The Middle East Gulf has thrown up some strange prices this week, with one offer for SN 500 ex Dubai at a new low of $1345/t, whilst at the same time another seller was showing numbers above $1400/t for similar quality material from another Emirate source. This material is all Iranian re-exports, purchased in local currencies and brought to UAE for storage and either domestic use or export sales to locations such as India and Far East.

Iranian exports have not been included in any reports this week, and activity may be waning. But with expectations of new Group III avails about to hit the market in the third quarter, many are talking about how the requirements for Group l will be resolved on a long term basis. Whether the European arbitrage will reopen, or whether more modern Group l plants in China and elsewhere in the Far East will be utilised to bolster supplies remains a discussion point.

Red Sea and East African trades have been light this week, with continuing pirate activity in Somalia still going unresolved. Cargoes of base oil are moving through this region with heavily guarded vessels, which raises freight rates. Two cargoes from Yanbu and another from UAE have been reported going into East Africa ports on the usual milk-run, where one vessel delivers to multi port receivers.

Prices appear to be attractive to sellers, with Group l SN 150 and SN 500 sold to East African receivers on a CIF basis at FOB plus freight, equating to around $1500 to $1550/t, and quantities of bright stock are selling at delivered prices between $1750 and $1800/t.

West Africa continues to try to push prices down. Receivers are claiming that cargoes should come into the areas at discounted levels commensurate with Russian prices, some $60 to $130/t below offers from mainland European and U.S. sources. Levels are $1550 to $1680/t, reflecting the Russian SN 150 and SN 500 at the bottom end of the spread, and the higher quality, higher FOB priced material from mainland Europe and North Africa at the other extreme. Bright stock from Europe and U.S. is still $1840 to $1880/t, basis CFR Lagos.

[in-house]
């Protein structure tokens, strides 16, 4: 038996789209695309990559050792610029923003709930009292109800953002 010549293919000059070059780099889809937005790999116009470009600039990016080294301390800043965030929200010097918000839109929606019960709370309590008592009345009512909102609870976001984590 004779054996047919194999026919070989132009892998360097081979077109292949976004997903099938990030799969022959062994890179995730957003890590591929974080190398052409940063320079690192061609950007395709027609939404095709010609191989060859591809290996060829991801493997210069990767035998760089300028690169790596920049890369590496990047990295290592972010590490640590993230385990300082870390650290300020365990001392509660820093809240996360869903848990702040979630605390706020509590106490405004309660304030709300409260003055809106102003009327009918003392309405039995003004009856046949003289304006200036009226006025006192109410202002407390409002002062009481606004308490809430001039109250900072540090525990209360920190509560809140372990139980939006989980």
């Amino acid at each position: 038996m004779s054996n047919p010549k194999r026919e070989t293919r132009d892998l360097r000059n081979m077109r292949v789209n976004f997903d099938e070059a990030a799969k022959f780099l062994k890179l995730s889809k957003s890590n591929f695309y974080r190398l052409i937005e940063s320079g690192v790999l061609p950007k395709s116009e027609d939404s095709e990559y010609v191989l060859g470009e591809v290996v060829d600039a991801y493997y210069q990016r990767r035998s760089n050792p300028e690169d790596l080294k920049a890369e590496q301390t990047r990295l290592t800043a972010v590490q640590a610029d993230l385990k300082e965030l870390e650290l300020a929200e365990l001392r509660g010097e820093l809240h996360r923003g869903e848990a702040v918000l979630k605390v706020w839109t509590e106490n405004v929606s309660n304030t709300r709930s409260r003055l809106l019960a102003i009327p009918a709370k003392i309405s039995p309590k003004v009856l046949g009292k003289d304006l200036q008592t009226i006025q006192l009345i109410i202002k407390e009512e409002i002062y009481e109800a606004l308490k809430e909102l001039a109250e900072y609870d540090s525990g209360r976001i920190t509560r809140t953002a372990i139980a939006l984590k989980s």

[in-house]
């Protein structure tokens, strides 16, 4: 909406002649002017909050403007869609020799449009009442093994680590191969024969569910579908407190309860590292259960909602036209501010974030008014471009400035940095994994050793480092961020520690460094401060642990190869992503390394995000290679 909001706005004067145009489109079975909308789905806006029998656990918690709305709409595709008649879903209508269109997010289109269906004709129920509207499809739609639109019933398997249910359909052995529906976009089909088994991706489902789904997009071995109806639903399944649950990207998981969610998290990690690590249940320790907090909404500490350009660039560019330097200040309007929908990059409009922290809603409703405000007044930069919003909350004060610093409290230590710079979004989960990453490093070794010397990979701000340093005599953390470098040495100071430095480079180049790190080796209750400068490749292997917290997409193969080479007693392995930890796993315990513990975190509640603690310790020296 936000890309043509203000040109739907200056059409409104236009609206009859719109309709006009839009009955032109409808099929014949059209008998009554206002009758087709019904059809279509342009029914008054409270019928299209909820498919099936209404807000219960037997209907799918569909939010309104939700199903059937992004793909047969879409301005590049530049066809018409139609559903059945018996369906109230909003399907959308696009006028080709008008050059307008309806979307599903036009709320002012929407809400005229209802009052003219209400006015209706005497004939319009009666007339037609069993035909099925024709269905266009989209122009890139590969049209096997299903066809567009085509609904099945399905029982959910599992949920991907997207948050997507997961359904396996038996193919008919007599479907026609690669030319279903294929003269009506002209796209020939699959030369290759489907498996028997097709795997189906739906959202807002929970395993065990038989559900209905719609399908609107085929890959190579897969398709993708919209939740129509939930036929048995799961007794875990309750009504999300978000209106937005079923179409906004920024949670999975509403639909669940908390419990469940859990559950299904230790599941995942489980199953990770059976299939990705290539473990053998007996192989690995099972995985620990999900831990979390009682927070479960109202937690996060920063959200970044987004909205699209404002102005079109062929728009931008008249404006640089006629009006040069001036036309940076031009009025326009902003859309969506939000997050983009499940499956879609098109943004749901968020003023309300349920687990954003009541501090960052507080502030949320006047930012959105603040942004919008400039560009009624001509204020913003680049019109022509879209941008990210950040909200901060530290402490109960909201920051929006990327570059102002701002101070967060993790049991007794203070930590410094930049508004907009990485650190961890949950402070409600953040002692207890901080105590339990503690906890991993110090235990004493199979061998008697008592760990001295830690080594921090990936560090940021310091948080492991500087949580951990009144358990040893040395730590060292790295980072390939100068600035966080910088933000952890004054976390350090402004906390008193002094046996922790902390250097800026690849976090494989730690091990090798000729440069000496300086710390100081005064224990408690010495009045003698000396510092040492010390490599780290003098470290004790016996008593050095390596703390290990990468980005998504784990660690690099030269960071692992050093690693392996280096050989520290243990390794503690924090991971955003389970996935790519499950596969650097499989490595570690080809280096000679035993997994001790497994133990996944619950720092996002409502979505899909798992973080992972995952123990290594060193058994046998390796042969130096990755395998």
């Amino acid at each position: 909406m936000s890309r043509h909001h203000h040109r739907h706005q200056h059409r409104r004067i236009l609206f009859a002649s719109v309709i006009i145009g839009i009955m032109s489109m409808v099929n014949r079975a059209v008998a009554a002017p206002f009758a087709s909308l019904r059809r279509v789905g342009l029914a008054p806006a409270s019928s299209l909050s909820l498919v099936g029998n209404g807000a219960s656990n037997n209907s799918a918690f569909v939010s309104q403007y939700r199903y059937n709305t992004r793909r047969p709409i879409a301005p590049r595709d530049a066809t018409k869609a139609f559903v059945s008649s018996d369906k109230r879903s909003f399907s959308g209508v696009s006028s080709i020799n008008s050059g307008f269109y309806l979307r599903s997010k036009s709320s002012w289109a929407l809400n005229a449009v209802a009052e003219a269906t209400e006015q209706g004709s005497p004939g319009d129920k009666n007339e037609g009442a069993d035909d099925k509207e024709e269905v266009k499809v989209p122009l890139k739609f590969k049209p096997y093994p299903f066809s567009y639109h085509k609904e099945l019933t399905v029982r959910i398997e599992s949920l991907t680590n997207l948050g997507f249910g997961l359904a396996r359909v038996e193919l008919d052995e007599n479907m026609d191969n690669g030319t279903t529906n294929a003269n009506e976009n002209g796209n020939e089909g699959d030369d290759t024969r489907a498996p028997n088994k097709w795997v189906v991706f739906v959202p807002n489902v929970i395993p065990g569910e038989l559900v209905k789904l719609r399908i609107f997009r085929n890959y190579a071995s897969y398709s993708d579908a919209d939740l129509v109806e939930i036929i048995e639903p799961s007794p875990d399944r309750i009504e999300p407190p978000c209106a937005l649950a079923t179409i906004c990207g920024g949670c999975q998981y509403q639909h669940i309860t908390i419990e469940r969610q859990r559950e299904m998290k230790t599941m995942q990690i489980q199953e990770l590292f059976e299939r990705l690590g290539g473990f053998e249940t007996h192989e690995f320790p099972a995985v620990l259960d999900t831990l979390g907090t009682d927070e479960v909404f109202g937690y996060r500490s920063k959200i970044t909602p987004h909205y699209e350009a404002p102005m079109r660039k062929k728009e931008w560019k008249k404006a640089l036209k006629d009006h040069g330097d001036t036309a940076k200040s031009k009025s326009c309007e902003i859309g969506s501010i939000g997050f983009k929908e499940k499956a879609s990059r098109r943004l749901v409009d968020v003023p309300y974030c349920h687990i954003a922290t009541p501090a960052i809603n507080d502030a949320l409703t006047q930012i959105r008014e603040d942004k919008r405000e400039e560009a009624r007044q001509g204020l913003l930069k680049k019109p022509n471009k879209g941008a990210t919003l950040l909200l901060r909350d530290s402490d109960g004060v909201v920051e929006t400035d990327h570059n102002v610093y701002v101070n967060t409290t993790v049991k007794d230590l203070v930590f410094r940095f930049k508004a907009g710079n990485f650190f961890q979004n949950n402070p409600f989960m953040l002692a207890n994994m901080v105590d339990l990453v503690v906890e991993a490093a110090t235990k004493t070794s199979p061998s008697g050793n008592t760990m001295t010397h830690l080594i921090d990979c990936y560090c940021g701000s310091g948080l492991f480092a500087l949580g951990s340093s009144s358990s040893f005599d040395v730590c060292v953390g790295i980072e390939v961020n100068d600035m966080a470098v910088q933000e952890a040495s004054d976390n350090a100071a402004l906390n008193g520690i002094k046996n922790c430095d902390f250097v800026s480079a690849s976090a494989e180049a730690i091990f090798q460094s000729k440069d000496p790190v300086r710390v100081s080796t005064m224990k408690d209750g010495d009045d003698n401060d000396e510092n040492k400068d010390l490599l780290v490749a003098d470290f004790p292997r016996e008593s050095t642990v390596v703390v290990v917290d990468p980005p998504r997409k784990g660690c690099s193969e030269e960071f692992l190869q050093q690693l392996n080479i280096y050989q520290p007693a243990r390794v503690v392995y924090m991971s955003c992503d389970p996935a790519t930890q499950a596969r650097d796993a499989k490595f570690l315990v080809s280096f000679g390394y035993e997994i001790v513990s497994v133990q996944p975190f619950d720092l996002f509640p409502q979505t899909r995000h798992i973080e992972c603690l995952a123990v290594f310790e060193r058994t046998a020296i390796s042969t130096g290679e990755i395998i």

Crude has fallen below $90/barrel for WTI, and Dated Brent is now around $108/bbl. Petroleum product levels have fallen dramatically as well, with ICE gas oil at $873/t in early week trading, and vacuum gas oil spread between $734/ton for high sulphur VGO and $758/t for low sulphur VGO. Most feedstock values have been discounted by some 15 percent from the highs of a few weeks ago, and base oil buyers consider that these cost savings should now be passed on to users.

There is stiff resistance from refiners and sellers, but with Russian prices leading, perhaps pressure may yet be exerted on mainstream producers to follow suit and reduce base oil price levels. There are reports of lower demand for July with receivers sitting on the fence waiting until they feel the market has adjusted. Some producers are showing a degree of length with regard to supplies, but lower prices are not yet generally in evidence throughout the EMEA base oil market.

Ray Masson is director of Pumacrown Ltd., a trader and broker of petroleum products in East Grinstead, U.K. Contact him directly at